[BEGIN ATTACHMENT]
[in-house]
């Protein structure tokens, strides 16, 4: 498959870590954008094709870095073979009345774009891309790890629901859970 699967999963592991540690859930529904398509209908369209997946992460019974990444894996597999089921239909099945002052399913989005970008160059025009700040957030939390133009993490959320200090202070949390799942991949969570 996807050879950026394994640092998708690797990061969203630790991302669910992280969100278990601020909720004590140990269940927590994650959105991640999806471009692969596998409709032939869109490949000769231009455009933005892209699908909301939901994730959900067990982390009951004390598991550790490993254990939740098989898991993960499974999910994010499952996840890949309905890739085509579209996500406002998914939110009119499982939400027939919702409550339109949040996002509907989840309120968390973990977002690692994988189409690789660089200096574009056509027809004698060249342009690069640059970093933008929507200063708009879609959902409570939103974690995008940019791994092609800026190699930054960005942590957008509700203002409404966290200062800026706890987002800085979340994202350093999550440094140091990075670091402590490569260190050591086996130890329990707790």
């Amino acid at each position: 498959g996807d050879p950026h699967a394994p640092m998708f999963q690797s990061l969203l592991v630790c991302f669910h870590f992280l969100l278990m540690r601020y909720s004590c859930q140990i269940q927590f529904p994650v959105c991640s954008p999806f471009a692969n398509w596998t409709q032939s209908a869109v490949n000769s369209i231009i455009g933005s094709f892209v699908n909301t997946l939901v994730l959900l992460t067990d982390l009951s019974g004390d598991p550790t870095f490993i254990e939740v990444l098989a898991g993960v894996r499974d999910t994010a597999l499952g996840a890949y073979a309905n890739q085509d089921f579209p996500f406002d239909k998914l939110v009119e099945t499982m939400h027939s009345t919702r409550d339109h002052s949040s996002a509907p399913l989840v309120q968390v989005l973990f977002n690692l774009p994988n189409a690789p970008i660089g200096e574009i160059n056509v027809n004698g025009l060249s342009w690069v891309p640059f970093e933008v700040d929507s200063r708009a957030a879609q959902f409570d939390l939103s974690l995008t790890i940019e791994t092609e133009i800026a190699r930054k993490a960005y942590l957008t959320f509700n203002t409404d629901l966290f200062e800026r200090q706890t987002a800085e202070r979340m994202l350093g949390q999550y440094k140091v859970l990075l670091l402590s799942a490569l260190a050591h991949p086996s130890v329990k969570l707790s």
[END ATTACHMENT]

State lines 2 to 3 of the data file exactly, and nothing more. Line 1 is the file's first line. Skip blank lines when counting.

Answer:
């Protein structure tokens, strides 16, 4: 498959870590954008094709870095073979009345774009891309790890629901859970 699967999963592991540690859930529904398509209908369209997946992460019974990444894996597999089921239909099945002052399913989005970008160059025009700040957030939390133009993490959320200090202070949390799942991949969570 996807050879950026394994640092998708690797990061969203630790991302669910992280969100278990601020909720004590140990269940927590994650959105991640999806471009692969596998409709032939869109490949000769231009455009933005892209699908909301939901994730959900067990982390009951004390598991550790490993254990939740098989898991993960499974999910994010499952996840890949309905890739085509579209996500406002998914939110009119499982939400027939919702409550339109949040996002509907989840309120968390973990977002690692994988189409690789660089200096574009056509027809004698060249342009690069640059970093933008929507200063708009879609959902409570939103974690995008940019791994092609800026190699930054960005942590957008509700203002409404966290200062800026706890987002800085979340994202350093999550440094140091990075670091402590490569260190050591086996130890329990707790």
């Amino acid at each position: 498959g996807d050879p950026h699967a394994p640092m998708f999963q690797s990061l969203l592991v630790c991302f669910h870590f992280l969100l278990m540690r601020y909720s004590c859930q140990i269940q927590f529904p994650v959105c991640s954008p999806f471009a692969n398509w596998t409709q032939s209908a869109v490949n000769s369209i231009i455009g933005s094709f892209v699908n909301t997946l939901v994730l959900l992460t067990d982390l009951s019974g004390d598991p550790t870095f490993i254990e939740v990444l098989a898991g993960v894996r499974d999910t994010a597999l499952g996840a890949y073979a309905n890739q085509d089921f579209p996500f406002d239909k998914l939110v009119e099945t499982m939400h027939s009345t919702r409550d339109h002052s949040s996002a509907p399913l989840v309120q968390v989005l973990f977002n690692l774009p994988n189409a690789p970008i660089g200096e574009i160059n056509v027809n004698g025009l060249s342009w690069v891309p640059f970093e933008v700040d929507s200063r708009a957030a879609q959902f409570d939390l939103s974690l995008t790890i940019e791994t092609e133009i800026a190699r930054k993490a960005y942590l957008t959320f509700n203002t409404d629901l966290f200062e800026r200090q706890t987002a800085e202070r979340m994202l350093g949390q999550y440094k140091v859970l990075l670091l402590s799942a490569l260190a050591h991949p086996s130890v329990k969570l707790s």